Hope is Not a Plan, But Planning Will Generate Hope

It’s here. Some call it the “silver tsunami” while others reference it as “the greying of America”. Nearly half of the “sandwich“ generation have a parent over age 65 and are raising young children or supporting grown children.

Alarmingly, thousands of critically important end-of-life and after death decisions are currently being made without the benefit of advanced planning. While “hope” is not a plan, planning realizes hope.

Have you ever considered all the decisions that will need to be made when someone, including yourself, dies?

Are you leaving it up to “let’s hope my spouse or kids will know what to do” or “let’s hope someone will find what they need” or “let’s hope they will remember my wishes”?

Death is inevitable. The topic of planning for death is a hard one to face and discuss with people you care about. It is difficult to think about all the things that you need to get done in order to “get your affairs in order”. But the result of not having a clear plan in the end is that those that you care about are left to only “hope” to do their best to piece together any conversations or verbal instructions that might have occurred in the past.

Unfortunately, relying on memories and hope alone tends to be problematic.

During my career in estates and trusts, I witnessed many chaotic family scenes at widows’ homes while helping search for vital information during an emotionally challenging time. I observed the heartache and enormous stress families endured as they navigated the decision making process and the many tasks that confronted them after the death of a loved one.

Several years ago, my mother died suddenly. We spent countless hours searching for documents, double checking facts, and gathering the personal details about her life so we could write an obituary. We did not know what her wishes were, so we relied on hoping we knew what she would have liked to have happen. We were left without a set of clear directions to make myriad decisions and necessary arrangements. We could only hope for the best.

Those experiences taught me that “winging it” is not a good plan and “hoping for the best” does not necessarily bring about the peaceful outcome that everyone is looking for when death happens. No one wants to die, but no one has ever escaped it. Planning ahead however brings peace of mind.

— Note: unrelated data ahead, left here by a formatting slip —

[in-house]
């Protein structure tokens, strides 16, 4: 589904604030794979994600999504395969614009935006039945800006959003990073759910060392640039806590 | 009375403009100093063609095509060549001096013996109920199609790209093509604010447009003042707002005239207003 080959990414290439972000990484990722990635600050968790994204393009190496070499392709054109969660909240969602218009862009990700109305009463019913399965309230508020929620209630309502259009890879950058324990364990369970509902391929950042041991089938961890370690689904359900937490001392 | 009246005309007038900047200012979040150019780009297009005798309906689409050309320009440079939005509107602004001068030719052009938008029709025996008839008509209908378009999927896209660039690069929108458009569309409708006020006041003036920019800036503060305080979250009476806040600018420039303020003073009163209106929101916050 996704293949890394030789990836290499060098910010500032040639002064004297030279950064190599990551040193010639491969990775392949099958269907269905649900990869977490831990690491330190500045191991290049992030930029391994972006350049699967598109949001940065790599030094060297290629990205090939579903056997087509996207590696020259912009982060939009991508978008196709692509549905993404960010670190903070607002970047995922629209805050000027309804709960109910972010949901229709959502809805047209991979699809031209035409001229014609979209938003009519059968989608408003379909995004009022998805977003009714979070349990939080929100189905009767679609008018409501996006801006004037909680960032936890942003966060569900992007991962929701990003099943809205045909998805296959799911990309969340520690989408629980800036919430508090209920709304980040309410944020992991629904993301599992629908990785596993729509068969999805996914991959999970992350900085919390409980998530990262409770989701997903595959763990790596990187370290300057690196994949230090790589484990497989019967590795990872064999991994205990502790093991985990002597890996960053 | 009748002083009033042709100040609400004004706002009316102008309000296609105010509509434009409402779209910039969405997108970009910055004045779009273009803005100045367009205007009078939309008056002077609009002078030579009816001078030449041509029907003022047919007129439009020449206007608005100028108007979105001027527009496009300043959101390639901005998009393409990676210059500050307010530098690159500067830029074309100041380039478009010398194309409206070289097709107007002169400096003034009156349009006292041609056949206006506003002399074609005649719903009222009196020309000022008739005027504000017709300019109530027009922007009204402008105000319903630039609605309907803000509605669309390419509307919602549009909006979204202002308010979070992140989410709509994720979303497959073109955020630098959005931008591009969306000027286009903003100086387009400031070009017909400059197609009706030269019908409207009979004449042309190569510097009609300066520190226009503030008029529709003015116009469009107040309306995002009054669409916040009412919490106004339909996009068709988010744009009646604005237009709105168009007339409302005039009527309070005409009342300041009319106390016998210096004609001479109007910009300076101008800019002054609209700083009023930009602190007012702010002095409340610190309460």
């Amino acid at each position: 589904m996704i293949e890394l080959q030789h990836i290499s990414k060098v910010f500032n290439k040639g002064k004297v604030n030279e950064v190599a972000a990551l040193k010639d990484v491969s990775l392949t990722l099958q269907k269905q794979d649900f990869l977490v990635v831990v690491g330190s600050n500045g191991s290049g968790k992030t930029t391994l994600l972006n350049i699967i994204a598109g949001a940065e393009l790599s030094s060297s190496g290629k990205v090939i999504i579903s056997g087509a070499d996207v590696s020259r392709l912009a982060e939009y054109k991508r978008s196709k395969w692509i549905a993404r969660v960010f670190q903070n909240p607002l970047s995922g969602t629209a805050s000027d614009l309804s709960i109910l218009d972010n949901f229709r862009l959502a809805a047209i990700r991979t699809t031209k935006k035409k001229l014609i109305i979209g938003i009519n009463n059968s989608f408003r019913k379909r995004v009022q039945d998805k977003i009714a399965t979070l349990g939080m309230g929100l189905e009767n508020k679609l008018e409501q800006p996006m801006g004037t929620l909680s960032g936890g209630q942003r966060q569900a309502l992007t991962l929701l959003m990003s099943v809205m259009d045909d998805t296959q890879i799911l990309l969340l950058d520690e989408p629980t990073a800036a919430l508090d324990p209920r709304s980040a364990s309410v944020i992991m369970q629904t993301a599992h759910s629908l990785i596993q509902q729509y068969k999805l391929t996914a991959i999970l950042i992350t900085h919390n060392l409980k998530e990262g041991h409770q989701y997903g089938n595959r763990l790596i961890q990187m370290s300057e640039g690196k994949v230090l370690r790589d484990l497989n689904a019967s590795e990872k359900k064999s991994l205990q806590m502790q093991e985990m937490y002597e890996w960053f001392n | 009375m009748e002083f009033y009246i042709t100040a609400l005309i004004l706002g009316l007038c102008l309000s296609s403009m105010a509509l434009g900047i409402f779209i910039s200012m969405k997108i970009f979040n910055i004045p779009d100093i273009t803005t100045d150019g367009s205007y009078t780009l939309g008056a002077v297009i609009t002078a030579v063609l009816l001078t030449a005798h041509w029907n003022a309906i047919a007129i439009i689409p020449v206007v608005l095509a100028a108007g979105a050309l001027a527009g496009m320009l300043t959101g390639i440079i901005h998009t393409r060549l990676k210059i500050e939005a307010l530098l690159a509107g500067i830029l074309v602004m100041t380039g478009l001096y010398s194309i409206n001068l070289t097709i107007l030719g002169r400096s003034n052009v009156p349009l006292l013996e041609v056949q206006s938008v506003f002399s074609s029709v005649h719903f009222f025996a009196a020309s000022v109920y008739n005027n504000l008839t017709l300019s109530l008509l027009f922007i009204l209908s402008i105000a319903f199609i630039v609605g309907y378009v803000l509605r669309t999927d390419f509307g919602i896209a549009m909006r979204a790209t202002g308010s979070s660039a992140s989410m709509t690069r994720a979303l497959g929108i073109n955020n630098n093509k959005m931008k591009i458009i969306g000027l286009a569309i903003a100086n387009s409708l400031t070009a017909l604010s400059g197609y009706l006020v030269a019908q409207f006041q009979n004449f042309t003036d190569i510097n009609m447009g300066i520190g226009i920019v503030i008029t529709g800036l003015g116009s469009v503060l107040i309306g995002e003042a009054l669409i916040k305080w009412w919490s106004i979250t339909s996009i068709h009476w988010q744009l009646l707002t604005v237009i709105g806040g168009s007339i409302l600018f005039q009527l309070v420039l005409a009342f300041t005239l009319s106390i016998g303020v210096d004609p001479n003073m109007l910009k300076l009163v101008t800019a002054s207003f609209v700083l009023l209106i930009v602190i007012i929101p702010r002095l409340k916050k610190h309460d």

LastingMatters was launched to help any adult, at any age, prepare for what happens after death using a comprehensive and easy-to-use planning guide. The LastingMatters Organizer was created to prepare anyone for life’s biggest event by compiling, organizing, and documenting one’s wishes, intentions and important personal information all together in one location.

The LastingMatters Organizer is a straightforward guide that walks you through everything from what to do with your belongings to how you want your life celebrated. Below are easy to understand prompts you can use to help your loved ones be prepared to carry out your wishes:

• Who should be notified when you die?

• What kind of service would you like?

• Do you wish to be cremated or buried?

• What would you like to have included in your obituary?

• Where are your passwords listed?

• Who should take care of your pets?

• Where are your bank accounts?

• Which family traditions would you like to pass on?

• What happens to all of your “treasures”?

Whether your death is sudden or expected, your loved ones will be dealing with a lot of emotion in the period right after your passing. Unfortunately, this is a time when family and friends will need to take immediate and critical decisions.

Being hopeful means having the faith and confidence that someone will take care of what matters most to you. Planning ahead creates positive feelings for you and for those left behind wrapping up and honoring your life. Hope is achieved when everything turns out as you planned.

Making a clear plan for life’s greatest transition means that you care about your family and friends. The gift of information will save time, money, stress, and the family pressures often associated with death.

In the end, it’s better to be prepared for the worst, and hope for the best.

This article first appeared and was written for FrontBurnerMama Magazine.